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Arrowhead Center at NMSU, U.S. Sen. Tom Udall sponsor Women’s Career Success Conference

Arrowhead Center at New Mexico State University and U.S. Sen. Tom Udall sponsored a successful conference last month to foster innovative economic development through entrepreneurship, and empower women as part of the entrepreneurial population.


Photo of woman speaking at a podium next to people seated at a table
Marie Frías Sauter, superintendent of White Sands National Monument, speaks at the Las Cruces Women’s Career Success Conference, sponsored last month by NMSU’s Arrowhead Center. The conference was a full event with more than 100 attendees, presenters and organizers. (Courtesy photo)

The Las Cruces Women’s Career Success Conference took place May 4 with more than 100 attendees, presenters and organizers. There were a limited number of spots available to registrants, and the conference quickly reached capacity. Griselda Martinez, program manager for the NMSU branch of the New Mexico Small Business Assistance (NSMBA) Program, said the involvement of numerous local organizations on the conference planning team was the reason for the event’s overwhelming success and rich content

“Reaching capacity so quickly during registration reflects the strong interest from women in these type of events. The group of leaders behind this conference is committed to continue being a catalyst for other opportunities relevant to women in our region,” Martinez said.

Arrowhead Center’s sponsorship of the conference represented Arrowhead’s mission to foster innovative economic development through entrepreneurship. Its mission also encompasses a focus on empowering women as part of the entrepreneurial population. In the context of the conference, this meant having an overview of credit, available resources in the region, learning from others who were willing to discuss both failures and successes, and an opportunity to meet mentors and engage with a community network.

The first morning session featured Gina Vincent, Community Affairs Specialist for the FDIC-Dallas Region, Rodolfo Acosta-Pérez, director of Family Empowerment at the Community Action Agency of Southern New Mexico, and Manny Morales Jr., regional manager of WESST-Las Cruces. The presenters offered information such as how credit scores are figured and the negative consequences of bad credit, including its links to poverty. They highlighted economic traps such as payday loans with extremely high interest rates. The speakers emphasized the importance of keeping track of all interest rates, minimum payments and balances on credit cards, bills and student loans. One presenter encouraged the audience to think of a financial adviser as a personal trainer.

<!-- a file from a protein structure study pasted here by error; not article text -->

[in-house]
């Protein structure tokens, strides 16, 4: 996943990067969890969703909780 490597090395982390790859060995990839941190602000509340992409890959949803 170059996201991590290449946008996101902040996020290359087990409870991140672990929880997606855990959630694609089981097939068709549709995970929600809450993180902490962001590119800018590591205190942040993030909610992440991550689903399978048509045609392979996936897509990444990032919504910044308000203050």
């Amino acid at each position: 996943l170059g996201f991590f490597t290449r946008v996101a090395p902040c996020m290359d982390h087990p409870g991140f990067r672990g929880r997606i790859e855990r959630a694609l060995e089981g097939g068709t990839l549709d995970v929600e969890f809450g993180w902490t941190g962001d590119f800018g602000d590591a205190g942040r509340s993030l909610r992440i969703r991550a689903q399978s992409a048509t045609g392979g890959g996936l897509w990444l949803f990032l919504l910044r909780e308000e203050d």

After a networking break, Udall, along with Kathryn Hansen, director of Arrowhead Center at NMSU, and Alice Loy of Albuquerque-based Creative Startups Accelerator, offered a welcome and keynote address. Udall said the 78 cent to $1 pay disparity between women and men is one reason for events like the Career Success conference, which focused available resources and promote continuous economic growth among women.

Hansen highlighted Arrowhead’s mentorship of women-owned businesses, such as Mercedes Colato’s Roots Leather Company, Nicole Jaynes’ Equus software, Angela Simental’s QE Style app, Brooke Higginbotham’s Abspective Labs and Marina Cardona’s Revolve Cases, and referenced NMSU Regent Jerean Hutchinson’s insightful presentation on her entrepreneurial experience as the co-owner of La Posta, for Arrowhead’s Entrepreneur Encounters speaker series in April.

Loy said her passion is unleashing entrepreneurism in the creative economy. She set out to bust some prevalent myths about entrepreneurs, including one that “entrepreneurs do it alone.” Loy said relationships and teams build businesses, not lone wolf entrepreneurs. She also countered the myth that entrepreneurs are simply in the right place at the right time.

“A lot is luck, but some is betting on knowing the market will follow and timing will catch up,” Loy said.

Loy later told attendees, “If I don’t know how, I’ll learn. Don’t wait for the ‘right moment’ when an opportunity comes along – say ‘yes’ and figure it out. Also, don’t be afraid to find your tribe.”

A three-woman panel of Karen Kendall, owner of Karen’s Animal House Inc., Marian Baca Kotkowski, owner of Omega Trucking, and Marie Frías Sauter, superintendent of White Sands National Monument, spoke about challenges not always having to be perceived as negative. Rather, challenges can be seen as opportunities for change. The panelists said they were not afraid to discuss failures and instead looked at them as learning moments. When asked what they would have done differently in their respective trajectories, the panelists said they would have started earlier, traveled farther while younger and pushed more boundaries sooner.

During lunch, the conference offered a chance to be part of an artistic presentation by Irene Oliver-Lewis, founder and Artistic Producer of the Court Youth Center and Alma d’arte Charter High School, followed by a mindfulness exercise led by Colleen Boyd, owner of Downtown Desert Yoga.

Afternoon sessions included interactive group activities, such as a workshop on creating a powerful mission statement and breakout sessions within two tracks, a Career Track and a Business Track, depending on the individual goals of the women in attendance. Attendees also had the opportunity for resume review and an interview tips session provided by NMSU’s Career Center.

In addition, the conference offered a resource guide with information on small business resources, training opportunities, transportation and childcare resources, and veterans’ assistance.

For more information about the conference, contact Martinez at grismc@ad.nmsu.edu.